M. la Condamine, during his stay in America, ascended the volcanic mountain of Antisanna to the height of 2470 toises, which point M. Humboldt was not able to pass; but in the month of June 1802, he succeeded in ascending as high up the Chimboraco as 3031 toises. In both cases such was the rarity of the air that the blood gushed from his nose, mouth, and ears. During his short stay upon the latter mountain he was enveloped in a thick mist, which sometimes dispersed for a moment, so as to display to him the frightful abyss beneath his feet. No animated creature, not even the condor, which in Antisanna hovered continually over his head, appeared in this alpine region to diversify the dreary scene. From a trigonometrical measurement, taken by M. Humboldt, at two different times, the height of the Chimboraco is 3267 toises. This col6ssal mountain, like all the other high mountains of the Andes, is not composed of granite, but of porphyry, from the base to the Summit; and the porphyry is 1900 toises in thickness. According to Bonguer, the line beyond which lies perpetual snow, is 2440 toises above the level of the sea. Humboldt has not, so far as we know, given any opinion on this point. The volcano of Cotopaxi, situated to the south-east of Quito, must be at least 18,600 feet in height. The Descabesado is likewise very elevated: but the Andes rest on a very high base, so that estimated separately, they do not equal the Alps in height; but when measured from the level of the sea, their elevation is infinitely greater.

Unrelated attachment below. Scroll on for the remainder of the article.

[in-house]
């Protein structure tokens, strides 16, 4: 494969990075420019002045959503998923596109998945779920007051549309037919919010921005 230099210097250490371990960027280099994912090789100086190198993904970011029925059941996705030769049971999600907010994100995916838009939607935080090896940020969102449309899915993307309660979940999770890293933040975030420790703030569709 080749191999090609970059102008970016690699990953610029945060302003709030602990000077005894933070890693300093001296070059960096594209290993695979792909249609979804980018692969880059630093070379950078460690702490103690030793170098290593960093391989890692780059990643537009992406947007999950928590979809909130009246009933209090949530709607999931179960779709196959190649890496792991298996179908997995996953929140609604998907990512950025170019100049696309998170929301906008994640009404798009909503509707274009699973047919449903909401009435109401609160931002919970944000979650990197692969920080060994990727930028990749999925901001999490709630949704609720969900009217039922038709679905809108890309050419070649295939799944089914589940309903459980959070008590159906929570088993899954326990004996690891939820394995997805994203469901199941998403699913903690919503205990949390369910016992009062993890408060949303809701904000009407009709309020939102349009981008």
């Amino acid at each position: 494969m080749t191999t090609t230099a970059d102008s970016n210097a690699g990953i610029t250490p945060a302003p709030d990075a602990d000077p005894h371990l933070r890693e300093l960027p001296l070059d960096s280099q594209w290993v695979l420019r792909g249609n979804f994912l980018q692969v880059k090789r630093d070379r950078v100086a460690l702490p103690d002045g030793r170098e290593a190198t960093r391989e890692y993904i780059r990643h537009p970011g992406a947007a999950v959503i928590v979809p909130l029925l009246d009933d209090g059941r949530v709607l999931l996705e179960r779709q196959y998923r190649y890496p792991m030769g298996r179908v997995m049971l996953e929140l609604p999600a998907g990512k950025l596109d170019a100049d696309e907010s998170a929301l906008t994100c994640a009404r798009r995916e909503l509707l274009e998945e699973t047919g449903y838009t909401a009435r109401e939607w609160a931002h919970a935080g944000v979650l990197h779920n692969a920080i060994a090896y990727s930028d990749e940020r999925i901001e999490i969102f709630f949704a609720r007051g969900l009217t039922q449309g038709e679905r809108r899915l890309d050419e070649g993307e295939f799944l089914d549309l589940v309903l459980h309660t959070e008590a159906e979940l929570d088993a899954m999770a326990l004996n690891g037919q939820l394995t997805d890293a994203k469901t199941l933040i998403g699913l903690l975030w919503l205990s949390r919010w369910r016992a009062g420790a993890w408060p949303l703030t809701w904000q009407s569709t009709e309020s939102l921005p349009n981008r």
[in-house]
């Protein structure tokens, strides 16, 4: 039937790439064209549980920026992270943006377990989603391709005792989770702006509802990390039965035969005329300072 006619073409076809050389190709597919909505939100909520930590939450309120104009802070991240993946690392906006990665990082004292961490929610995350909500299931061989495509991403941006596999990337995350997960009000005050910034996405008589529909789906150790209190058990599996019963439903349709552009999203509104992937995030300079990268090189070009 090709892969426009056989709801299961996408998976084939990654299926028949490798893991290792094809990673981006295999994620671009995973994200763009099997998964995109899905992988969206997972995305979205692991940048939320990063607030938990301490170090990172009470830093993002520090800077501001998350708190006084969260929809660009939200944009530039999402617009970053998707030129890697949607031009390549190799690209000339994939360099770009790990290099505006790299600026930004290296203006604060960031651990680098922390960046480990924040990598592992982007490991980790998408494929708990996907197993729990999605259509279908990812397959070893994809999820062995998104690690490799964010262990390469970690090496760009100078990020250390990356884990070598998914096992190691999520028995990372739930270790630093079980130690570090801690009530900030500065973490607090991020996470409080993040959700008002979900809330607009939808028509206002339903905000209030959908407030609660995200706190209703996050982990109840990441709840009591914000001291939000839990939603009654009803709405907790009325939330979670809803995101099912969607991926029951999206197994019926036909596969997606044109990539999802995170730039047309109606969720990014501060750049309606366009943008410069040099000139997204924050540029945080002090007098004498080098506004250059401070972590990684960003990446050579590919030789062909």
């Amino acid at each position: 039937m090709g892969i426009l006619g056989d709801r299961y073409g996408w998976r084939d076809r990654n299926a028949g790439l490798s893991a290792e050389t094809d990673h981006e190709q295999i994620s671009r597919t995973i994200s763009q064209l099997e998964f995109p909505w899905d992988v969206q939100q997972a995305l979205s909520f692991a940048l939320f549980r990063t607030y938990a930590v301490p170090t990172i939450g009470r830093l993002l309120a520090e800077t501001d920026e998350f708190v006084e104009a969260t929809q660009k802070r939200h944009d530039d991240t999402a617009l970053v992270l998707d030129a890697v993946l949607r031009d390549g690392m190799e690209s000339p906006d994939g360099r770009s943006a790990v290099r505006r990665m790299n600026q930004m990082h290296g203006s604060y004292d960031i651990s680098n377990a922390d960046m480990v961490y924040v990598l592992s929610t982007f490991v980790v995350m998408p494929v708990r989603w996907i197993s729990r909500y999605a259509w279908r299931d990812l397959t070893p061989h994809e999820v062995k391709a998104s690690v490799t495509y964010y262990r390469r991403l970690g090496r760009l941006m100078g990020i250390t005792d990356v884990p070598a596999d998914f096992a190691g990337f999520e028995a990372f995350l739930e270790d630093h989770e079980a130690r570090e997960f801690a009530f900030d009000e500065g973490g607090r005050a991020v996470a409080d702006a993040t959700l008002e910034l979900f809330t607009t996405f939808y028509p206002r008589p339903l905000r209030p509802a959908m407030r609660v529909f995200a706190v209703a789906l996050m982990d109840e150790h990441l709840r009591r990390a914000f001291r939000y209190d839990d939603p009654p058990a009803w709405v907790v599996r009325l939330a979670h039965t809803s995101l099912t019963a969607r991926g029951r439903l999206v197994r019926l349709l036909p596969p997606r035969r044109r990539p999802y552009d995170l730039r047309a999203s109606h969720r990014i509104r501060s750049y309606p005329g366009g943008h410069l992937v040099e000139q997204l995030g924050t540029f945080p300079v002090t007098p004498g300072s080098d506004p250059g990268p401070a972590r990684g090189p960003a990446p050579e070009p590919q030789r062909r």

The Andes of Chili appear to be equal in point of altitude to those of Peru: their nature, however, is less known, though from all the information we have been able to collect on this subject, volcanoes seem to be equally numerous in this as in the former chain of mountains.

MINERALS.

All travellers agrce respecting the mineralogical riches of South America; main of the provinces of which abound in

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extensive mines of native gold. In this country the silver mines are, however, still more numerous and more productive than those of gold, and being more easily wrought, have chiefly engaged the attention of the colonists. But it would be here superfluous to enter into any details respecting a subject so fully and ably treated on in the preceding part of this work.

Mercury, platina, copper, lead, and various other minerals, as will be seen from the account of M. Helms, are likewise common to various parts of South America.

During the reign of the lucas, among olhtr precious stones, emeralds are said to have abounded on the coast of Manta, and in the government of Atacama; and it is affirmed that some valuable mines of this precious stone are still known to the Indians of these parts, but which they conceal, through the dread of being compelled to work them.

The emeralds found at this day in the sepulchres, are fashioned into circular, cylindrical, conical, and other forms, and are perforated with great nicety; but what methods were employed by the natives for this purpose, remain unknown.

TEMPERATURE AND VEGETABLE PRODUCTIONS.